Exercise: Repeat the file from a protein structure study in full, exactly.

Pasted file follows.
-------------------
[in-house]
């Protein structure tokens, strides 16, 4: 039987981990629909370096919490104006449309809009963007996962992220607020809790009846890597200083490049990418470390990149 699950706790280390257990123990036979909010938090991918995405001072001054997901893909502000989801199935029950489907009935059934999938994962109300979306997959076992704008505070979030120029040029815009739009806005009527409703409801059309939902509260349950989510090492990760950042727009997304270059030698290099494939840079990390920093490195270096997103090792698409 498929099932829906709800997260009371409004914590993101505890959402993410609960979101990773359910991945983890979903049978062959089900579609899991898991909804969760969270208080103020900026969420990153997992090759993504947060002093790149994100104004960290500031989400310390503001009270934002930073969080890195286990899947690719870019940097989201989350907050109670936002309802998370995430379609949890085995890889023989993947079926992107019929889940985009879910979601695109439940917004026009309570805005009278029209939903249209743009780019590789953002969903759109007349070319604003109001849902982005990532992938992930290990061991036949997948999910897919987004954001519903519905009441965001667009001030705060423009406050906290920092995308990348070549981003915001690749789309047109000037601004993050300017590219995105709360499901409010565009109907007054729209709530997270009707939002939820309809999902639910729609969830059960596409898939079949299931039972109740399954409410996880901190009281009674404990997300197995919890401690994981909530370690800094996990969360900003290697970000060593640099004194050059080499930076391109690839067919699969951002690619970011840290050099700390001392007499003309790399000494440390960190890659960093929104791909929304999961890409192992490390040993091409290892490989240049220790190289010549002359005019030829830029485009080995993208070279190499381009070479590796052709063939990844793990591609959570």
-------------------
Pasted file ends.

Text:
[in-house]
């Protein structure tokens, strides 16, 4: 039987981990629909370096919490104006449309809009963007996962992220607020809790009846890597200083490049990418470390990149 699950706790280390257990123990036979909010938090991918995405001072001054997901893909502000989801199935029950489907009935059934999938994962109300979306997959076992704008505070979030120029040029815009739009806005009527409703409801059309939902509260349950989510090492990760950042727009997304270059030698290099494939840079990390920093490195270096997103090792698409 498929099932829906709800997260009371409004914590993101505890959402993410609960979101990773359910991945983890979903049978062959089900579609899991898991909804969760969270208080103020900026969420990153997992090759993504947060002093790149994100104004960290500031989400310390503001009270934002930073969080890195286990899947690719870019940097989201989350907050109670936002309802998370995430379609949890085995890889023989993947079926992107019929889940985009879910979601695109439940917004026009309570805005009278029209939903249209743009780019590789953002969903759109007349070319604003109001849902982005990532992938992930290990061991036949997948999910897919987004954001519903519905009441965001667009001030705060423009406050906290920092995308990348070549981003915001690749789309047109000037601004993050300017590219995105709360499901409010565009109907007054729209709530997270009707939002939820309809999902639910729609969830059960596409898939079949299931039972109740399954409410996880901190009281009674404990997300197995919890401690994981909530370690800094996990969360900003290697970000060593640099004194050059080499930076391109690839067919699969951002690619970011840290050099700390001392007499003309790399000494440390960190890659960093929104791909929304999961890409192992490390040993091409290892490989240049220790190289010549002359005019030829830029485009080995993208070279190499381009070479590796052709063939990844793990591609959570």